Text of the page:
Top bank admits charging dead clients for advice
One adviser continued billing a customer for advice for more than a decade after they died
In one instance, an adviser at the bank's financial planning business was collecting fees from a client more than a decade after they had died.
The revelations emerged as part of a Royal Commission, or public inquiry, into malpractice in Australia's financial services industry.
During a hearing, Commonwealth Bank's executive general manager Marianne Perkovic admitted that the lender had charged customers fees for financial advice they never received.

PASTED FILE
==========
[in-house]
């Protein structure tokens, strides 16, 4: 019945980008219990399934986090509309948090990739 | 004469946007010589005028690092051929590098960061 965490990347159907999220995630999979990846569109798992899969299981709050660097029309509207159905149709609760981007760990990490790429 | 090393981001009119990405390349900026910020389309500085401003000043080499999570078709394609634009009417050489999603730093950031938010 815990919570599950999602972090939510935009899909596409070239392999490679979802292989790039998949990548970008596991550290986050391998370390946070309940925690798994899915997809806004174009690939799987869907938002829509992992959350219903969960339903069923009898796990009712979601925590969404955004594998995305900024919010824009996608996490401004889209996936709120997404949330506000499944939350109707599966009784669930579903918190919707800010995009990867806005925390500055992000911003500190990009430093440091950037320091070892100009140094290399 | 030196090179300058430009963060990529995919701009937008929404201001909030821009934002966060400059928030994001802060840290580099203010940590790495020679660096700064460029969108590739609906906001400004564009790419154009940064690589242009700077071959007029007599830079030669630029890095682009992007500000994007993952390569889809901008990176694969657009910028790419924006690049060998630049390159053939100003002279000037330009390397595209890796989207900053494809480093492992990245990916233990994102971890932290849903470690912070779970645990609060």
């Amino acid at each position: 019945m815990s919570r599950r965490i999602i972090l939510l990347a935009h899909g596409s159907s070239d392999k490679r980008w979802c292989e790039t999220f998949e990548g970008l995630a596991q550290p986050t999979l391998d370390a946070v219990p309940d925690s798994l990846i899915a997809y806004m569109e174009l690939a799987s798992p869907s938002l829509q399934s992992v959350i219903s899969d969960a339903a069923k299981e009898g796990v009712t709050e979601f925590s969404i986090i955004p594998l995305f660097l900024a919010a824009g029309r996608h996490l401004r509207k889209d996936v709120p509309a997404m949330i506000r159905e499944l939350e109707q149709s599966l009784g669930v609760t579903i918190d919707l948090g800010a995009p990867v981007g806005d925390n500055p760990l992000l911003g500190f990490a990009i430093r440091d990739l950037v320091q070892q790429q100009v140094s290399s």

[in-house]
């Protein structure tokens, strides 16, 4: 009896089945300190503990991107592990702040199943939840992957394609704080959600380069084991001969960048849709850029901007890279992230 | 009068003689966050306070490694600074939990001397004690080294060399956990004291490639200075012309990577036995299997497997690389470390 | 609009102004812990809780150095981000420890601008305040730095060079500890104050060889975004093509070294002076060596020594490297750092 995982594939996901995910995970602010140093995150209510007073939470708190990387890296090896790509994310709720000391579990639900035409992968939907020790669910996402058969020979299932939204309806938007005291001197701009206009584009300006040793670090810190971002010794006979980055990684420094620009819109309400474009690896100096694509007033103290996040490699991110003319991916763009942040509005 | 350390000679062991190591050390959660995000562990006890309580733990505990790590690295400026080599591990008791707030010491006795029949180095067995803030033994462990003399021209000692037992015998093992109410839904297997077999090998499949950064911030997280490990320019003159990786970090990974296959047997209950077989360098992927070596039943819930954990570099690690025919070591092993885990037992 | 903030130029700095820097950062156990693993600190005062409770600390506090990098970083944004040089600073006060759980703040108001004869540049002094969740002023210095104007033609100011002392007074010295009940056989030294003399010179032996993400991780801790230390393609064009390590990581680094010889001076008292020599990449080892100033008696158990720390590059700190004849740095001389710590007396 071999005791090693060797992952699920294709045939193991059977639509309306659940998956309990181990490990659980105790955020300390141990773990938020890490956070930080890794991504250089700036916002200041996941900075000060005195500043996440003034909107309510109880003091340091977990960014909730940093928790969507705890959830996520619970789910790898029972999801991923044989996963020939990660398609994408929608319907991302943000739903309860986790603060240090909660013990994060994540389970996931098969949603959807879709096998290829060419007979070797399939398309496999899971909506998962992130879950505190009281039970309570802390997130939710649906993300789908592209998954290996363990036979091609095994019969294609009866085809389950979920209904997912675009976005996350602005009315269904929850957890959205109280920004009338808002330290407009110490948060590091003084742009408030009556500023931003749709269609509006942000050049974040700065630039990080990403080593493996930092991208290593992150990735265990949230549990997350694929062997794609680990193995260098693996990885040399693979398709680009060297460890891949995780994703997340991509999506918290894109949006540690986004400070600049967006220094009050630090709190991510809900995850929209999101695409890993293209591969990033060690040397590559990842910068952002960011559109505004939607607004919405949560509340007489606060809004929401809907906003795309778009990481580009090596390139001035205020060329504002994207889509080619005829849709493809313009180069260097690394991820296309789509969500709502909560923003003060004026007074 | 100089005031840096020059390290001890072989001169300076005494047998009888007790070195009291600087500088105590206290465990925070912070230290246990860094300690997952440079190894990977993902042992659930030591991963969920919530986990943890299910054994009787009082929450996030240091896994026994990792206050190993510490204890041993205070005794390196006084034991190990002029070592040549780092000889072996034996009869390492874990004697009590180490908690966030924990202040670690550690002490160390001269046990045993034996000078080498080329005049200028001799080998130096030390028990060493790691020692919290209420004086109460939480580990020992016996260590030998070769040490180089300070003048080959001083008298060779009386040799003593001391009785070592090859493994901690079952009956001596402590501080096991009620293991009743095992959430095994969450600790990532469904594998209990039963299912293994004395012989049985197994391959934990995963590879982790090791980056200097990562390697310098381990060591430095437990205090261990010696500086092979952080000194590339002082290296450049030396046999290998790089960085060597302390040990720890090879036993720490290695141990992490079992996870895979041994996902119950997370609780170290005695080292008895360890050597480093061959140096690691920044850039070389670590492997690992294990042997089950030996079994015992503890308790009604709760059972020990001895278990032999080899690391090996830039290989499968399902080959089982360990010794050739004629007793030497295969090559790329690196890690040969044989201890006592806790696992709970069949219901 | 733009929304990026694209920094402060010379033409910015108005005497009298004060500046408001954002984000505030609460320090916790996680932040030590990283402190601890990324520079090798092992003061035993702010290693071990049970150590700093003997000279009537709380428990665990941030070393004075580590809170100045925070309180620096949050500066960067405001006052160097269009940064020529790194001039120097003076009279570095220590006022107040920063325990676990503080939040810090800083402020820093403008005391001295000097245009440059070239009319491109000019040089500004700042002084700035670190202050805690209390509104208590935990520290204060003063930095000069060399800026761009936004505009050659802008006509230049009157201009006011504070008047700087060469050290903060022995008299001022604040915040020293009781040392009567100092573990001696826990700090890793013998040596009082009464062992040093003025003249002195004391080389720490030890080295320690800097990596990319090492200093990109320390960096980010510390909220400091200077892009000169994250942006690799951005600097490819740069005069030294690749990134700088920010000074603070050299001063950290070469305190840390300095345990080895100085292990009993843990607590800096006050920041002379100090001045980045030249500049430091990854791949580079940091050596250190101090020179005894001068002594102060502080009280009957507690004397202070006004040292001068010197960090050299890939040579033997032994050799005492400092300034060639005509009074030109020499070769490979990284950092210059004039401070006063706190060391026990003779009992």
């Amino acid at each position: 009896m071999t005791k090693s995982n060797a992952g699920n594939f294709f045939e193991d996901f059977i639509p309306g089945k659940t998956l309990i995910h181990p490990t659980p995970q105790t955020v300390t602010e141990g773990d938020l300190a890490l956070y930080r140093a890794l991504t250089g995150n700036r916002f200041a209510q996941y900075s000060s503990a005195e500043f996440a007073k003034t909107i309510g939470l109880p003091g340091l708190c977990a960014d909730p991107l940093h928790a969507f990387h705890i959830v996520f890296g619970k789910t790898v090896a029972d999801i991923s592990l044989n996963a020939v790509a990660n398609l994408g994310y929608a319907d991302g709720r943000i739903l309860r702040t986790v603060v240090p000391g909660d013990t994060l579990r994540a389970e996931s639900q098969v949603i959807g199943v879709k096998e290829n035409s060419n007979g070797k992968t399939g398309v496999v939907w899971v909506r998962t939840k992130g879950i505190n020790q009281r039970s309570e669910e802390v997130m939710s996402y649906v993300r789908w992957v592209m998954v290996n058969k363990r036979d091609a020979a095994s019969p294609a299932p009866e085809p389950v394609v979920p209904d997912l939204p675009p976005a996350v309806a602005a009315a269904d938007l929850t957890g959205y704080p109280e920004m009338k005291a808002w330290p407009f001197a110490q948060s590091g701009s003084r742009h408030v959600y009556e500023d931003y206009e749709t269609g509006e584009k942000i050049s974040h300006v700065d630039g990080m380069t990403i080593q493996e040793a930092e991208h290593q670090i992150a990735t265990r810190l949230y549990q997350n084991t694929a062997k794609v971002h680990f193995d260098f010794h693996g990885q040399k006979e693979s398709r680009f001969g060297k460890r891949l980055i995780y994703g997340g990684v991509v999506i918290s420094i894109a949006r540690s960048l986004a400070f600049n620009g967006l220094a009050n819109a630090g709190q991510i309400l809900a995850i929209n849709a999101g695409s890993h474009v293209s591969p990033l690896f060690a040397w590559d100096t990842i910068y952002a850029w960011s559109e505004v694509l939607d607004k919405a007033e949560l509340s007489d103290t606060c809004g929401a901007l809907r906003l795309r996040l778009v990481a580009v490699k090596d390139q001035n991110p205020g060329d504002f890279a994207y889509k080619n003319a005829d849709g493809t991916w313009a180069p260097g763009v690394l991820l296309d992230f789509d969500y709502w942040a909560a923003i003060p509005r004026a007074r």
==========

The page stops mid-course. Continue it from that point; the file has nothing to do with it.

A day later, she conceded that Commonwealth Bank advisers had in some cases drawn fees from clients' accounts after they had died.
In one example, an adviser continued billing a customer for advice for more than a decade after they died in 2004.
When Commonwealth Bank became aware of this in 2015, the company recommended "a possible warning to the adviser," according to an internal document read out at Thursday's hearing. The adviser's behavior wasn't reported to Australia's financial watchdog.
The lender said Wednesday that by the end of 2017 it had paid out or offered refunds of 119 million Australian dollars ($93 million) to clients who had been charged for advice they never received.
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